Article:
Episode 2: Shenzhen and the Maker Movement

Woooooo episode 2 is out!

I wrote a post once about getting my phone’s screen fixed in Shenzhen. I’ve learned a lot from watching these phone repair guys do their thing in Shenzhen.

This video shows most of the process, from splitting the bonded LCD/digitizer assembly using a cutting wire and a heated vacuum chuck, to rebonding, to removing bubbles in the LOCA (liquid optically clear adhesive) by way of a vacuum chamber. There’s also typically a UV curing step that was probably left out of the segment for time reasons. The whole video is a good watch, but if you’re short on time, the segment on repairing a screen starts at 12:36.

2 Responses to “Episode 2: Shenzhen and the Maker Movement”

  1. Raymond Lutz says:

    Open source and open hardware spirits, motivations and principles are incompatibles with capitalism. So, go home Duncan Turner, speaking @7m26 about the difficulties to “monetize the act of making the world a better place” No, really. That kid building the Parkinson spoon holder SHOULD NOT do it for the pleasure of helping his uncle, a friend’s grandmother or an unknown sick person, NO! That’s impossible, that kid should be motivated by greed! Stop all this insanity!!! You fucking freetards!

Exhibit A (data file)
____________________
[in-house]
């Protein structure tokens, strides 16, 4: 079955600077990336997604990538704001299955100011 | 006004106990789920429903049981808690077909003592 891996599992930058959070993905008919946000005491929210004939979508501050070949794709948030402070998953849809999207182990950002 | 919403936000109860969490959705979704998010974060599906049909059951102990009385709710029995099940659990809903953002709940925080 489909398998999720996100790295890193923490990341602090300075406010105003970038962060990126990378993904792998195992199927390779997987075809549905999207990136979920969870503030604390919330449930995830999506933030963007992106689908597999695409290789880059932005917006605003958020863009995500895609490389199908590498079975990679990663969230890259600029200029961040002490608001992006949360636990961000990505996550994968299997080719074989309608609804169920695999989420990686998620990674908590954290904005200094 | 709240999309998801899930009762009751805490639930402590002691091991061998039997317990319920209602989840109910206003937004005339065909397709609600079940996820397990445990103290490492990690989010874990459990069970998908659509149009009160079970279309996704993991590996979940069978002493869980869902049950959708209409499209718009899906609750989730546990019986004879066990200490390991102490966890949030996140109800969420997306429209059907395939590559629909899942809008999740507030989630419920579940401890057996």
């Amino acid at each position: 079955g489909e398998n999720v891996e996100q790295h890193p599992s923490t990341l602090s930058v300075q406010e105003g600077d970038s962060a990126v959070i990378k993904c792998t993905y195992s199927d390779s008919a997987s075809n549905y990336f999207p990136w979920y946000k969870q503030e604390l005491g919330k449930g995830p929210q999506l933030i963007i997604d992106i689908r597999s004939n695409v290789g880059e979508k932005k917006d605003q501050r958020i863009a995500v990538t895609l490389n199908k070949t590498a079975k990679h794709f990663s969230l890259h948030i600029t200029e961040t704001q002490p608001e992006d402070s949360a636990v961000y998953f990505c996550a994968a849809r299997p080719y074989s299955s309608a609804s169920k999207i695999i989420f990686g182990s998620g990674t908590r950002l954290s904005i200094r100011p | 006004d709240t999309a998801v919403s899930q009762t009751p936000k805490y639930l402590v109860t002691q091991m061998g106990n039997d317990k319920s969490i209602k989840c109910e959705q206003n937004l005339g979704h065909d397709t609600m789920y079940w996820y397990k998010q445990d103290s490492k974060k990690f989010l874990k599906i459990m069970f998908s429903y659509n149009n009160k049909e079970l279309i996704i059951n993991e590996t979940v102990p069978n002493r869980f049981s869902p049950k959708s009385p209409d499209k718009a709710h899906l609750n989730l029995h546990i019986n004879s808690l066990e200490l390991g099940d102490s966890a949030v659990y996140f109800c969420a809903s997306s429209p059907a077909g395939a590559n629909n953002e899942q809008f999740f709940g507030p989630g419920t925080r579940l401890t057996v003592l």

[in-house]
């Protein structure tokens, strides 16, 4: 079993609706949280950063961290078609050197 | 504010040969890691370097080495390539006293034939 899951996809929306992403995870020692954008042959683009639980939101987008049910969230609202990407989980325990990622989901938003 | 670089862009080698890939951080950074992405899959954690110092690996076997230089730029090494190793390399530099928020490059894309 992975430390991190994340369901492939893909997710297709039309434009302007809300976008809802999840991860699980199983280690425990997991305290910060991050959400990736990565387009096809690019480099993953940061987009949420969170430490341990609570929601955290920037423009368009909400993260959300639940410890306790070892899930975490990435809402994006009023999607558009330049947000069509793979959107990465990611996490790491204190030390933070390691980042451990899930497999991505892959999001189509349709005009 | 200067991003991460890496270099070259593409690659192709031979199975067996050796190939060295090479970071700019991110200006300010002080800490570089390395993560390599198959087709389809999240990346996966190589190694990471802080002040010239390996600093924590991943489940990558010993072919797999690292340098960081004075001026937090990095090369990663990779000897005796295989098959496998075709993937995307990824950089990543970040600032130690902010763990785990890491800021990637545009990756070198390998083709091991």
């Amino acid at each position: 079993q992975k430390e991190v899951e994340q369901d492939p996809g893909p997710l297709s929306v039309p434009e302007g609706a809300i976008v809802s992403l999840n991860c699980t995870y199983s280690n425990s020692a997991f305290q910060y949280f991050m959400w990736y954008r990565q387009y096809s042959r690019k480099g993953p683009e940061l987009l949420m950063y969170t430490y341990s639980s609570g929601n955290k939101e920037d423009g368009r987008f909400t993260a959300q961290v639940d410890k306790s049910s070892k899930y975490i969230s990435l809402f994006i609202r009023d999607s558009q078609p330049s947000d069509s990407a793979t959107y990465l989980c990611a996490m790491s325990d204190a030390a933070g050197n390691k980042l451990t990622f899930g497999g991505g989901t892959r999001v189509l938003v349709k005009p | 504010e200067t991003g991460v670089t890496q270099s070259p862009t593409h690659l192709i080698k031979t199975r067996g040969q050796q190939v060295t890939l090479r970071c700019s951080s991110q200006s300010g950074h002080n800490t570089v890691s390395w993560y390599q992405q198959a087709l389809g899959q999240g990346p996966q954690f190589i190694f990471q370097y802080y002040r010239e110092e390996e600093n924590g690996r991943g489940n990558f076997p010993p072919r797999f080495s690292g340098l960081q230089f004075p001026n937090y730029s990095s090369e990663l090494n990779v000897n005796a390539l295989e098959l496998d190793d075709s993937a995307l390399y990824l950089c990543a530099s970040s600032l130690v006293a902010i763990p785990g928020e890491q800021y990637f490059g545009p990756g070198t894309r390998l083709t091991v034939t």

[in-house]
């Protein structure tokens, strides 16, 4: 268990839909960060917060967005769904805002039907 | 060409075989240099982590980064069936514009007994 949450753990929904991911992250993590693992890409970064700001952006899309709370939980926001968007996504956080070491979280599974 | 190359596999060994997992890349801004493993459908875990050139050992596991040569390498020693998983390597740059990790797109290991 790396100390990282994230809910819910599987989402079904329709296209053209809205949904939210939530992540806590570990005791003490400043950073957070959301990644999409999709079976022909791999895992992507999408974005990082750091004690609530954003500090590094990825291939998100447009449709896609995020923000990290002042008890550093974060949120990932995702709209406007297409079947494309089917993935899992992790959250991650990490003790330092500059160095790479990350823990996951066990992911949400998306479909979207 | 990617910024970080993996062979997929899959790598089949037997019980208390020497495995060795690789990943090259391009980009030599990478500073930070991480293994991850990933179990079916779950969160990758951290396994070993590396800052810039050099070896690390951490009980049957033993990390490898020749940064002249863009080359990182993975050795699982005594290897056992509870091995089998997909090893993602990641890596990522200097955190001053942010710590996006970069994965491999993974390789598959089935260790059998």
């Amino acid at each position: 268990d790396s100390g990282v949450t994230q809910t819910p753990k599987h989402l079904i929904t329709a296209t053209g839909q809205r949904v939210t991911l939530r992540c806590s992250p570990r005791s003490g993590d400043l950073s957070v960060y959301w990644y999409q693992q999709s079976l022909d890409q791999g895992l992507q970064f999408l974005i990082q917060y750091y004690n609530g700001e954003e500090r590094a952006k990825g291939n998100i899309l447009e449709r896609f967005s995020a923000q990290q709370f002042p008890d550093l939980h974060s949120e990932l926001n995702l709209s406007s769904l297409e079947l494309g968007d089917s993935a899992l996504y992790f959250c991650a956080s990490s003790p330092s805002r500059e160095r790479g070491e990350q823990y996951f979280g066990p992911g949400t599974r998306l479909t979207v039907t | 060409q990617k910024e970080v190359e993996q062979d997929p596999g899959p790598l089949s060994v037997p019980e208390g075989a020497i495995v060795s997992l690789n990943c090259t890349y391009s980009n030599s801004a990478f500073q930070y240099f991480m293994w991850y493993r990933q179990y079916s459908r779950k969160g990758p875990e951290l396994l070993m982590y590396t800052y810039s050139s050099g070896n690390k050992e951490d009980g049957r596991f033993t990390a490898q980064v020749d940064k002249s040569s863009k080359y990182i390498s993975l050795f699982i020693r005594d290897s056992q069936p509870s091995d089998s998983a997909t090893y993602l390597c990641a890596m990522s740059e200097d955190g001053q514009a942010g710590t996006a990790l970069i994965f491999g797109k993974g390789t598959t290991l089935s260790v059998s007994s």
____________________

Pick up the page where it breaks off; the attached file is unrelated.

We should build une économie de la contribution comme le décrit Stiegler http://arsindustrialis.org/node/3796

    • I think you’re kind of missing the point here – when you’re doing open source hardware (and competing with people who are making non-open source hardware) you’re giving your ideas away, if you want to make a living doing that then you have to move fast and make your money before anyone else does – to the Chinese engineers, who are not as wedded to the western concept that people might own ideas, this is a natural thing

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